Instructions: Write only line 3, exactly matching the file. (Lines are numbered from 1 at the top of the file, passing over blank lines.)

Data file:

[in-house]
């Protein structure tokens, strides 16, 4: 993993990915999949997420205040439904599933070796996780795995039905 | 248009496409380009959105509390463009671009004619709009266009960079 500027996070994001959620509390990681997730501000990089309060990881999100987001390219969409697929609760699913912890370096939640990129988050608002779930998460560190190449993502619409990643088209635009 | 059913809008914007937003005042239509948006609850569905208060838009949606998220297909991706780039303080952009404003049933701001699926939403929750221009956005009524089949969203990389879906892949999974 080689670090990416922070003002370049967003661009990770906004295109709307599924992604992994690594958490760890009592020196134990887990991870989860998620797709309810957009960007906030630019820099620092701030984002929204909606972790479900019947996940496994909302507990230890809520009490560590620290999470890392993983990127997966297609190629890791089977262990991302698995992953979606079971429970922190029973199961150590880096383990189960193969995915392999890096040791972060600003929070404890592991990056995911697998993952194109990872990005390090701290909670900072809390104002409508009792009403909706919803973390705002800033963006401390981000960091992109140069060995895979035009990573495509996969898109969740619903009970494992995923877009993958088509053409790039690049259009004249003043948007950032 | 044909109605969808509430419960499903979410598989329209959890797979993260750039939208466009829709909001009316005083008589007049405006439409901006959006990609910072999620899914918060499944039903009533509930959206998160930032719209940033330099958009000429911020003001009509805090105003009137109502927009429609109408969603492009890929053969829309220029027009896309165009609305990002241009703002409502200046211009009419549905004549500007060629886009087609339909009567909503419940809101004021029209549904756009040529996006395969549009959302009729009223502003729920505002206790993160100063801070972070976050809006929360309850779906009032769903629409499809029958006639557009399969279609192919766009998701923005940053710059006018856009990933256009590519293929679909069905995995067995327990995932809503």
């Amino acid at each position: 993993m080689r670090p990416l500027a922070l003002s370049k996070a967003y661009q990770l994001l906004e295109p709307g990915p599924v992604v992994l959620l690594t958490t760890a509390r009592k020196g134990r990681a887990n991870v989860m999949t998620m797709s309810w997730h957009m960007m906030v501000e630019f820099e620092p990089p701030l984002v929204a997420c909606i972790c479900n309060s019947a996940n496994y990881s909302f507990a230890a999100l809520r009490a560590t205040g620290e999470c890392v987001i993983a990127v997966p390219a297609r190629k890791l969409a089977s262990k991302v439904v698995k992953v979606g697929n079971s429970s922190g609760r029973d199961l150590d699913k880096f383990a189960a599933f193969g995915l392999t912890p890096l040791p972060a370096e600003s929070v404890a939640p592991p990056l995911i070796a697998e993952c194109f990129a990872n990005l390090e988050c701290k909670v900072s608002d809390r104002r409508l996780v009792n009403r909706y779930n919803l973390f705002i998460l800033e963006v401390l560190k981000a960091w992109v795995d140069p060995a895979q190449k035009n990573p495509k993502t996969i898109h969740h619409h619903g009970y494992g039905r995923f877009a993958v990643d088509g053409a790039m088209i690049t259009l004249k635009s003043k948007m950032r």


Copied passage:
């Amino acid at each position: 993993m080689r670090p990416l500027a922070l003002s370049k996070a967003y661009q990770l994001l906004e295109p709307g990915p599924v992604v992994l959620l690594t958490t760890a509390r009592k020196g134990r990681a887990n991870v989860m999949t998620m797709s309810w997730h957009m960007m906030v501000e630019f820099e620092p990089p701030l984002v929204a997420c909606i972790c479900n309060s019947a996940n496994y990881s909302f507990a230890a999100l809520r009490a560590t205040g620290e999470c890392v987001i993983a990127v997966p390219a297609r190629k890791l969409a089977s262990k991302v439904v698995k992953v979606g697929n079971s429970s922190g609760r029973d199961l150590d699913k880096f383990a189960a599933f193969g995915l392999t912890p890096l040791p972060a370096e600003s929070v404890a939640p592991p990056l995911i070796a697998e993952c194109f990129a990872n990005l390090e988050c701290k909670v900072s608002d809390r104002r409508l996780v009792n009403r909706y779930n919803l973390f705002i998460l800033e963006v401390l560190k981000a960091w992109v795995d140069p060995a895979q190449k035009n990573p495509k993502t996969i898109h969740h619409h619903g009970y494992g039905r995923f877009a993958v990643d088509g053409a790039m088209i690049t259009l004249k635009s003043k948007m950032r």